What followed the app server era is the web services and application integration era. Web services allowed data and business processes to be composed into richer and flexible applications. This led to the generalization of the application stack to Service Oriented Architecture (SOA), where data and the data-centric logic could be hosted in different service boundaries.  Data as the authoritative source resided in some back-end database or application but caches (or copies) of the same data could reside in other service tiers, as reference data. For example, consider a Product Catalog browsing application, where Product data may be coming from one or more backend apps but the integrated product data could be cached in the mid-tier for performance and scalability reasons. With large amounts of cached data, applications demanded rich data processing on the cached data – like key based access, filtering, reporting etc.  In was unacceptable and inefficient to push the data into a traditional relational database, just to query data or to run stored procedure logic. In such architectures, even the data-centric logic could not be locked inside the DBMS.  These applications require rich data access and management capabilities on the data that is part of the application (physically in the same process). This has lead to the emergence of in-memory/embedded DBMSs.  An interesting and relevant question is whether stored procedures make sense in these embedded/in-memory DB environments, where data co-resides with the application logic. The applications can write even the data-centric logic in an abstraction that is close to the host programming environment (e.g. Linq) and run on the data residing in the application.  This is no longer needs to be stored procedure logic.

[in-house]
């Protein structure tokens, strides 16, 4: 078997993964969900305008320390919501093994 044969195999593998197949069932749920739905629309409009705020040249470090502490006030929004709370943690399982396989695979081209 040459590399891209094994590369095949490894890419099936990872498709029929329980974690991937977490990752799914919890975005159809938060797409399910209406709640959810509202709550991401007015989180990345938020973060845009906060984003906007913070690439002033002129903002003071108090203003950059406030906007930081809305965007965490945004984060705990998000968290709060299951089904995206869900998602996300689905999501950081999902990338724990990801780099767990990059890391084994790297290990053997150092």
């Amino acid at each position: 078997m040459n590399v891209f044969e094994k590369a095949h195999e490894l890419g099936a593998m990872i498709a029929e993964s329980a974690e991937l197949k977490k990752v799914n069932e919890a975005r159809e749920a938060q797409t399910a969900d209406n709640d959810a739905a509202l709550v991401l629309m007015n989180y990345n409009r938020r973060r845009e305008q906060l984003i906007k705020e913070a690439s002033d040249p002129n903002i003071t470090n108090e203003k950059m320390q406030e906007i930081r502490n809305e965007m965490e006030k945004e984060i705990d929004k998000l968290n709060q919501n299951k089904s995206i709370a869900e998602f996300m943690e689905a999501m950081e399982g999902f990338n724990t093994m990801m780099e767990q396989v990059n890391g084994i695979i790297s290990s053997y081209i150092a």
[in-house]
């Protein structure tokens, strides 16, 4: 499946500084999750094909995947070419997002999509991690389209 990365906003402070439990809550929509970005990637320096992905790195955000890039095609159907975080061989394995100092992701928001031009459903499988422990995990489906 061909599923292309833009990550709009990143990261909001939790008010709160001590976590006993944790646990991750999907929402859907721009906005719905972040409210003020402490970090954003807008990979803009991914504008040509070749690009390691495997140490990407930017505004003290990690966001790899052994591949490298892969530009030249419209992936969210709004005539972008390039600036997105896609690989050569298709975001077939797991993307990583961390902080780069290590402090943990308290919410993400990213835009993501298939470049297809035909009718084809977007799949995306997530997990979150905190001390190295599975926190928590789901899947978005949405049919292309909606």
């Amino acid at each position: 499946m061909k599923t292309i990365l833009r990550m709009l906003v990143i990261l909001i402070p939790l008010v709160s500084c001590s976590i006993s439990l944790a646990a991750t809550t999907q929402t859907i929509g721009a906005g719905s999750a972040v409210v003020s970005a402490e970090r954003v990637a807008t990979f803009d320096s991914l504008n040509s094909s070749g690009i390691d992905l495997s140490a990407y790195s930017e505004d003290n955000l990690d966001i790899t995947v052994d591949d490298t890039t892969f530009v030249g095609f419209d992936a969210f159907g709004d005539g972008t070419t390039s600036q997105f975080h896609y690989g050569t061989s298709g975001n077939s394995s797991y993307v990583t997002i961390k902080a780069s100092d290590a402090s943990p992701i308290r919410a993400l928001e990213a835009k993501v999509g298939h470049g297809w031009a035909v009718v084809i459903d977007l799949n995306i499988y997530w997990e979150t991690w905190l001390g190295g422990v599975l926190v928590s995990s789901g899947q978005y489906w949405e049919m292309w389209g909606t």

More recent phenomenon is the emergence of Web 2.0, where even some of the rich presentation (generation) and web service integration (mash-ups) is occurring in the browser. The trend is to move logic, therefore data, even closer to the client.  This fits-in with SOA apps, where the clients (e.g. browser) become “edge” applications.  As these edges can be anywhere (e.g. on the desktops, devices), the need for disconnected and occasionally connected “edge” applications is increasing. Every app wants to become like an Outlook app with Cached mode, where users interact with the application the same way whether the app is connected to or disconnected from the backend data sources.  This requires rich data processing capabilities in the clients now. Again, what does it mean to have stored procedures in these clients?

     

    I have described the structure of the multi-tiered application logic and the role of stored procedures in such environments. I happened to believe that stored procedures would be scoped primarily to the database servers, capturing data-centric logic for performance reasons. A class of such stored procedures includes specialized user-defined functions (UDFs) and user-defined aggregates (UDAs). It should be noted that embedded and in-memory DBs also need to provide some mechanisms to support user-defined aggregates. This could be achieved by registering application defined aggregates with the database so that they can be invoked on a per row basis.

     

    Another reason why people want stored procedures is to provides encapsulation for some application logic and require the same encapsulation to run on all tiers. For example, the desire to run the same T-SQL stored procedures (app logic) on SQL Server on the backend as well as in SQL Server Everywhere in the mid and client tiers. This is the down-sizing requirement – that is, requirement to run the server-side logic on the client tiers. I am nor sure how practical this is but I believe this by far the most compelling argument in favor of stored procedures in SQL Server Everywhere and in all tiers. For SQL Server Everywhere, we have to weigh this requirement (it benefits) with the negative impact it will have on the footprint and the complexity of SQL Server Everywhere. Some replies here suggested compiling all DB logic to some IL and supporting such IL on all tiers. This is an interesting thought and requires further investigation.